So, dear reader,
I went for silver. It wasn't until I was seated in the area allocated for Specs Collection that I allowed myself a moment of doubt. I had pushed it to the back of my mind by the time the member of staff returned bearing aloft my new specs. "They're just PERFECT
for Christmas!" she exclaimed. I am seriously concerned that I have opted for the spectacles version of a silver, sparkly bauble...
Okay, they are not that bad. Not really...
After all, I remember by myself, it took me months to accept
my last pair of specs which were a little larger, a little more boring than I had thought they would be. The process of acceptance was reminiscent of that Almost Love Song from the musical My Fair Lady which starts: "I've grown accustomed to her face..." I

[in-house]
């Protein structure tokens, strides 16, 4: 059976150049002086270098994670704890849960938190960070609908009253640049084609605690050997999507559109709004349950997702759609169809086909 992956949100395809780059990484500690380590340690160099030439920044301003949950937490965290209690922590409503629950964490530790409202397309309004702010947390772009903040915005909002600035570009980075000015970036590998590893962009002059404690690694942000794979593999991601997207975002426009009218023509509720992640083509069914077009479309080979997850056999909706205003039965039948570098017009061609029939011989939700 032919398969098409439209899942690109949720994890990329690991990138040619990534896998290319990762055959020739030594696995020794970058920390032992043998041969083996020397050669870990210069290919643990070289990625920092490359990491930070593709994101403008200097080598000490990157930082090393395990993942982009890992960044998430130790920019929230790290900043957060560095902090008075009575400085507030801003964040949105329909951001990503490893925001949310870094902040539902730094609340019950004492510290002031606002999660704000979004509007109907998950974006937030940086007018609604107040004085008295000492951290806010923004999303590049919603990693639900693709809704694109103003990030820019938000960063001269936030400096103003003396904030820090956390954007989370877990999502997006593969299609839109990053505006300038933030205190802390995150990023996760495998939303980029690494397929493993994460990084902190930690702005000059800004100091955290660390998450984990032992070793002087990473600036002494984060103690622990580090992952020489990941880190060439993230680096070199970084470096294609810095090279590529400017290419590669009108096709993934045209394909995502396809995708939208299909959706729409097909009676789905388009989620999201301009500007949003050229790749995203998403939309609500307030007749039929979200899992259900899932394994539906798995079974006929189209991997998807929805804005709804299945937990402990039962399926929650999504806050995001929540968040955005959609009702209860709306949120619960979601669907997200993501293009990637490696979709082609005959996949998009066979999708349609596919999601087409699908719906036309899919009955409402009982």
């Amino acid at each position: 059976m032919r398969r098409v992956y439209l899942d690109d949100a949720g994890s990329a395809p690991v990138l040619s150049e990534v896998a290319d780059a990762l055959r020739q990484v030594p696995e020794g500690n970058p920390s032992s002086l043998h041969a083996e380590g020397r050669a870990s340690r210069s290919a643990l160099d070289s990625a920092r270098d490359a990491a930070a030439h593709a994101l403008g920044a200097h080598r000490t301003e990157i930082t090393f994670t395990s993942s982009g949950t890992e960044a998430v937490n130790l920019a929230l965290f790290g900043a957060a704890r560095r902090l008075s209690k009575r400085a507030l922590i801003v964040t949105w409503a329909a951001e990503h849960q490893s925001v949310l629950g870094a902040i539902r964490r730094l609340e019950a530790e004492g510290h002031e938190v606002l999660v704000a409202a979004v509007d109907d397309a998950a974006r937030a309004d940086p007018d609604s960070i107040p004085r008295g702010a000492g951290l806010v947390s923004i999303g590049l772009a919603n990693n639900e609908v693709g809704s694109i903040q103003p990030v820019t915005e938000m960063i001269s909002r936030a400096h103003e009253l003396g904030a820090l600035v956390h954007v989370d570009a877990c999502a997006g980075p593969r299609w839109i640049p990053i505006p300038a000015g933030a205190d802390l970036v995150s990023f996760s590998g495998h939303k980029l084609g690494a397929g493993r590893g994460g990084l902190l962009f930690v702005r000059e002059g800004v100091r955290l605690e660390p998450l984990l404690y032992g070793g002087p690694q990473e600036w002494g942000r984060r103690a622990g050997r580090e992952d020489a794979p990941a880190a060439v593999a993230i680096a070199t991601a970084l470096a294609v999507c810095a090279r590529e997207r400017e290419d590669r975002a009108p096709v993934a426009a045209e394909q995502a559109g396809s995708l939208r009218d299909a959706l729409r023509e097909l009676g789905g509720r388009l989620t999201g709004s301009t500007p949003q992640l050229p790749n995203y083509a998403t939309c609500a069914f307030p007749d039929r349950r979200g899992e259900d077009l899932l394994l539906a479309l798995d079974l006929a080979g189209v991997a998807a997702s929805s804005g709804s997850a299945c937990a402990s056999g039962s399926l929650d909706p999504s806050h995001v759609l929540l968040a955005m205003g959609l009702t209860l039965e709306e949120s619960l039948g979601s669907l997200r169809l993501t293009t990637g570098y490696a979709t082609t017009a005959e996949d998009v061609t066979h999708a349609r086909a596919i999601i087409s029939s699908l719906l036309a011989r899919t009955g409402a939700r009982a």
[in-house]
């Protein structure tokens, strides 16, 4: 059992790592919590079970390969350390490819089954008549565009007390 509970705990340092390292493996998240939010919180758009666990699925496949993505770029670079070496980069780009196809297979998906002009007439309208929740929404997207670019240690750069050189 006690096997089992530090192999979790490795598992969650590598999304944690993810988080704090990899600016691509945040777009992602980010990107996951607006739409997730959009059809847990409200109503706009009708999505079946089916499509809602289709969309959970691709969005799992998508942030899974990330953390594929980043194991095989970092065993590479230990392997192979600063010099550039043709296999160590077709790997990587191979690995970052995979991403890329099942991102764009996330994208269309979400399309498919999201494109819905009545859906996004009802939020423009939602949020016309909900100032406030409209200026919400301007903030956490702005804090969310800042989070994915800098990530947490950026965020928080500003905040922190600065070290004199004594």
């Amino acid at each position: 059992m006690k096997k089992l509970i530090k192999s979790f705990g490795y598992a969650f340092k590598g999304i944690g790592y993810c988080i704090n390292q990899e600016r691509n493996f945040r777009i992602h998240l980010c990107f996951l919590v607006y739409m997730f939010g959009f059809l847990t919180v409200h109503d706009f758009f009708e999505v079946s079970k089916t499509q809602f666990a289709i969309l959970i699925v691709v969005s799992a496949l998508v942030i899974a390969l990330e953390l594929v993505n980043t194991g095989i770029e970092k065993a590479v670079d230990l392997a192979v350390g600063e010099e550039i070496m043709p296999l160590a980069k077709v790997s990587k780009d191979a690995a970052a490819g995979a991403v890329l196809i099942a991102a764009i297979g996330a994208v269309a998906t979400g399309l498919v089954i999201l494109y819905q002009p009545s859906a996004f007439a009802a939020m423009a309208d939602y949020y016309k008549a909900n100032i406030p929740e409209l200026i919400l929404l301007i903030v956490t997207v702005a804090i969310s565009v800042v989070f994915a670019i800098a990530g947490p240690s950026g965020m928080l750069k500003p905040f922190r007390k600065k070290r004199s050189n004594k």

love that song. It's the principle that love grows, that simply becoming accustomed to someone isn't something to be decried but something to be celebrated.
My lovely friend Delia has, like me, just collected her new specs. They frame her face
perfectly. She clearly didn't allow herself to be Seduced By Silver
What of me?
Well, two days in and I've grown accustomed to my face...
Possibly influenced by a decided chill in the air this morning, I set to work sorting out my winter woolies from my summer shorts and shirts. It never occurred to me that, as a direct result, Mr B and I would spend the afternoon wallowing.